Use the right connector
Ideal Industries makes a few different varieties of twist-on wire connectors that can handle 6 conductors. After looking through the UL Listed Combinations (PDF) document, I was able to find 4 such connectors.
If you find yourself needing to connect more than 6 conductors, it's probably time to start looking for something other than a twist-on wire connector. As @Aaron pointed out, you can use a Push-In type connector for up to 8 conductors. You might also want to consider using a Crimp Connector, which can connect 4 to 10 #14 solid conductors (an insulated cover would be required when joining current carrying conductors).
Moving beyond crimp connections, you'll likely have to start looking at terminal blocks, bus bars, design changes, or alternative solutions.
All conductor combinations will vary from manufacturer to manufacturer, check the manufacturers documentation before using any electrical connector
Use devices as connectors
Another option, is to use unused terminals on devices as splice points. For example, you might have a switch with both side and back terminals. Using the back terminal as a splice point, is an acceptable way to extend the circuit. In fact, some industrial grade receptacles (like the Leviton 5252 Series) offer 8 clamp style terminals on the back of the device.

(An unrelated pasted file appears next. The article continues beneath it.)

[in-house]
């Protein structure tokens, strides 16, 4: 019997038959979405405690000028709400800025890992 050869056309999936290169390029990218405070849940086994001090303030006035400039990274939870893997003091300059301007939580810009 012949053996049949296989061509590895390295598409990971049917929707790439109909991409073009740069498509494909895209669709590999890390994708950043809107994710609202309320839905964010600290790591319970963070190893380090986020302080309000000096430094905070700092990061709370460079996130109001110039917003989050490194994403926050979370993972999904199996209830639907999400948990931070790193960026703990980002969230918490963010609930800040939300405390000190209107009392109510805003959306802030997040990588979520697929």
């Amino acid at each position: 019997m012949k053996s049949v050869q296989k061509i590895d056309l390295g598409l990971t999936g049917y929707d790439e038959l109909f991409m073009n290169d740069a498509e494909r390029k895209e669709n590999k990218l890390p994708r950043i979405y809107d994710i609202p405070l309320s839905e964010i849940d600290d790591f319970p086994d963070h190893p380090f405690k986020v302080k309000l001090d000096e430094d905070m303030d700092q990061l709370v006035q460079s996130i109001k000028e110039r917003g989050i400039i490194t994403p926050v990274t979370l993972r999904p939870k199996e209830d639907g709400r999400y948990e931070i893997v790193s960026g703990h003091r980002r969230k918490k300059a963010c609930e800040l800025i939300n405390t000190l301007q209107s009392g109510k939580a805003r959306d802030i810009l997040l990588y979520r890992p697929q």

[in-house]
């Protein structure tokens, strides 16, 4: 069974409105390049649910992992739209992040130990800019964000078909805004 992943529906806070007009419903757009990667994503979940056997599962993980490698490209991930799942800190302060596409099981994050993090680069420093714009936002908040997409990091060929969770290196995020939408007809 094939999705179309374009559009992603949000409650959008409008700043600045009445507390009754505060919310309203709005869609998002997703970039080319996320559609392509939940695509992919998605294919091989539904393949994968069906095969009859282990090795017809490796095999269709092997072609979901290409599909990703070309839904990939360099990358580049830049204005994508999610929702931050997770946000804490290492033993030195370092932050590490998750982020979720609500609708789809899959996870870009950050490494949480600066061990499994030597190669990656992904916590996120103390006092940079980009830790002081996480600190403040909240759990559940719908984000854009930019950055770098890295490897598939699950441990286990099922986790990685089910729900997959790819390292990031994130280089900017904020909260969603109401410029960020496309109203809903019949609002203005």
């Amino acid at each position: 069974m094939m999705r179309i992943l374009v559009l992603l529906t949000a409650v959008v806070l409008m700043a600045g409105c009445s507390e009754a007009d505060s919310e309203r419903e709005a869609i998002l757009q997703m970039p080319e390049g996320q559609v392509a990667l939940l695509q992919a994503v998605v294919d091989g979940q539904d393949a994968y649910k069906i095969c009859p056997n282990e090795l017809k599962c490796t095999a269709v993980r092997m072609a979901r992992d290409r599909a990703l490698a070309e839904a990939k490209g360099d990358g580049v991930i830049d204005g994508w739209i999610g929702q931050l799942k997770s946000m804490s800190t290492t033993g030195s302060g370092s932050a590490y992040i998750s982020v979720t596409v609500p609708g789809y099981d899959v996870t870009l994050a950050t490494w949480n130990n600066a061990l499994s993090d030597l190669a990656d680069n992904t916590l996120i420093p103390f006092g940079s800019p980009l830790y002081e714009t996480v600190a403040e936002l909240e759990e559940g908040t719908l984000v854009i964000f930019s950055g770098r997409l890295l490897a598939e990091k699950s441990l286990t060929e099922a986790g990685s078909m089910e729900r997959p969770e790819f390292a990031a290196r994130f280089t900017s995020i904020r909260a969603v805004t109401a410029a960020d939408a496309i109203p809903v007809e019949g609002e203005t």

Reduce the number of pigtails
Where multiple devices share a single hot wire, you can reduce the number of wires in a twist-on type connector by using a single extra long pigtail. You'll use the extra long pigtail to connect all the devices, eliminating the need for a single pigtail per device. So you can take the number of required pigtails from 3, down to 1. If you leave the feed hot extra long when originally wiring the circuit, you may be able to eliminate pigtails altogether. To do this:
- Remove a bit of the insulation in the middle of the wire.
- Wrap the exposed wire around the terminal screw of the first device, and tighten the screw.
- Remove a bit more insulation further down the wire.
- Wrap the exposed wire around the terminal screw of the next device, and tighten the screw.
- Repeat until all devices are connected.
Once you have all the devices connected in this manner, you can use the end of the wire to feed through to other devices. Simply remove a bit of insulation at the end of the wire, and use a twist-on wire connector to connect this wire to the wires feeding the other devices.
As for connecting bundles of wires with pigtails. There's no problem doing this, as long as you don't exceed individual connector conductor fill, or overcrowd the box.